After the historic winter of 2009-2010, the U.S. Office of Personnel Management (OPM) is pleased to introduce a new way for agencies and employees to maintain productivity and continuity of operations during snow and other emergencies. Unscheduled telework is a new option that for Federal employees to telework from home, to the extent possible, when severe weather conditions or other circumstances disrupt commuting.
Unscheduled telework supports and encourages the trend toward informal telework that we observed last winter and in the Federal Employee Viewpoint Survey. President Obama has made it clear: the work of the Federal Government should never stop because of snow. Therefore, to provide efficient, effective service to the American people, OPM’s goal is to have as many Federal employees as possible working during snow or other emergencies.
Although Federal offices were closed to the public during the winter of 2009-2010 for 5 days, essential Government business continued, as many dedicated Federal employees worked from home. This year, our goal is to have even more employees working during periods when the Federal Government announces unscheduled leave and unscheduled telework, early departure, delayed arrival, or when Federal offices are closed to the public.
In recent years, OPM has stressed the importance of making telework a standard part of all agency emergency planning to ensure the Federal Government continues to carry out its mission-essential functions. The importance of telework in emergency planning has only been further magnified by the recent Telework Enhancement Act of 2010, which requires that all agencies implement telework into their Continuity of Operations Plans (COOP) by June 2011. In preparation for these emergency situations, agencies should have telework policies in place that provide instructions and expectations of the employee. The key to successful use of telework for these purposes is an effective routine telework program. To operate as intended, telework must be a regular and recurring activity for eligible employees, and employees should regularly practice teleworking.
The unscheduled telework option will allow more Federal employees to telework from home, to the extent practicable, when severe weather conditions or other circumstances disrupt or prevent employees from commuting or reporting to work in the Washington, DC, area. It will help maintain the productivity and resilience of the Federal workforce during heavy snow accumulation, reasons of national security special events, and other regional emergencies and help ensure the safety of our employees.
Establish Telework Policies. To implement the unscheduled telework flexibility, agencies should (1) review their current telework policies to ensure that telework is integrated as part of the flexibilities permitted during disruption of normal operating procedures; (2) ensure that the IT infrastructure is in place to allow large numbers of employees to telework simultaneously; (3) require all employees are authorized to practice it frequently enough to maintain effectiveness and ensure functionality; and (4) establish new ad hoc telework arrangements for employees who can telework, but typically do not (or do so informally), such as most managers.
Data Collection. To assess the effectiveness of this new agency flexibility, OPM is also requesting that each agency provide data regarding the number of employees that are teleworking on any day when OPM announces any of the following for the Washington, DC, area:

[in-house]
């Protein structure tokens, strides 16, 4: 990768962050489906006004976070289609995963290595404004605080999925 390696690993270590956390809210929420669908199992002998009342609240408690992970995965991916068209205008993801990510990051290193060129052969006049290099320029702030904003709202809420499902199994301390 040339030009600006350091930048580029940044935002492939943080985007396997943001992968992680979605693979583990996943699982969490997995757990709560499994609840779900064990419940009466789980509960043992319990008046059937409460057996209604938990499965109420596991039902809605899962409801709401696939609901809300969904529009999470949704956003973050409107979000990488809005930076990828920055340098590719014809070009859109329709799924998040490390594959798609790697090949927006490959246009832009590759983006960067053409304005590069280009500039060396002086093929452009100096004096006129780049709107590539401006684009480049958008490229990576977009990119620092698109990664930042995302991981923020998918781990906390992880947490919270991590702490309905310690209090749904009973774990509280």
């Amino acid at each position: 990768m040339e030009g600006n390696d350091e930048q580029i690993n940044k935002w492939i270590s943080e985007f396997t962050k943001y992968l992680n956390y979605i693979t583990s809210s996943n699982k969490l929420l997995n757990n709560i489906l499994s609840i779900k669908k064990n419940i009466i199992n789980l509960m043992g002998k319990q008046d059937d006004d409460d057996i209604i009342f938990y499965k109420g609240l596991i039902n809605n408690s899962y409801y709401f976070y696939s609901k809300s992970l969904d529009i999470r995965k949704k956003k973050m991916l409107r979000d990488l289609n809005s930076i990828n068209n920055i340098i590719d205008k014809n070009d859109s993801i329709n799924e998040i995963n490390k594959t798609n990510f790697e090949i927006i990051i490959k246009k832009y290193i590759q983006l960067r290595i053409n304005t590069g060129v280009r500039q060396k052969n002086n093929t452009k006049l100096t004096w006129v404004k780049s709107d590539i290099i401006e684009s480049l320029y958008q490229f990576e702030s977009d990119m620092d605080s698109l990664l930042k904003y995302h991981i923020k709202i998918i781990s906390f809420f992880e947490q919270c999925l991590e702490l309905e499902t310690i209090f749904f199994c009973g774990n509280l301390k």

- OPEN—WITH OPTION FOR UNSCHEDULED LEAVE OR UNSCHEDULED TELEWORK;
- OPEN—XX HOUR DELAYED ARRIVAL WITH OPTION FOR UNSCHEDULED LEAVE OR UNSCHEDULED TELEWORK or
- FEDERAL OFFICES ARE CLOSED TO THE PUBLIC
OPM requests that each agency use the attached spreadsheet when transmitting the telework data to OPM and that the data be sent to OPM no later than 2 weeks following the date of one of the three announcements listed above. Please send the telework data to Gary Lukowski, Manager, Data Analysis Group, Office of Planning and Policy Analysis at Gary.Lukowski@opm.gov. Questions on telework policy may be sent to Marie L'Etoile, Manager, Work/Life/Wellness, Agency & Veterans Support, at Marie.Letoile@opm.gov.
The Washington, DC, Area Dismissal and Closure Procedures have been developed in consultation with Federal agencies and the Metropolitan Washington Council of Governments and are available at www.opm.gov/oca/compmemo/dismissal.pdf. The updated procedures are based on the principle that the Federal Government’s vital business must be carried on without compromising the safety of our employees and the community. Agencies should avoid independent action in the event of area-wide work disruptions because any changes in the commuting hours of Federal employees must be coordinated carefully with municipal and regional officials in order to minimize disruption of the highway and mass transit systems. This handbook does not apply to pandemic situations.
Announcements on the status of Government operations will be available at www.opm.gov/Operating_Status_Schedules. Recorded messages on operating status also will be provided by OPM’s Office of Communications and Public Liaison on (202) 606-1900.
For More Information
For more information, agency Chief Human Capital Officers and/or Human Resources (HR) Directors may contact their assigned OPM Human Capital Officers. For additional information on Federal pay, leave, and work scheduling policies, please visit www.opm.gov/oca/index.asp. Employees should contact their agency human resources offices for assistance.
cc: Chief Human Capital Officers
Human Resources Directors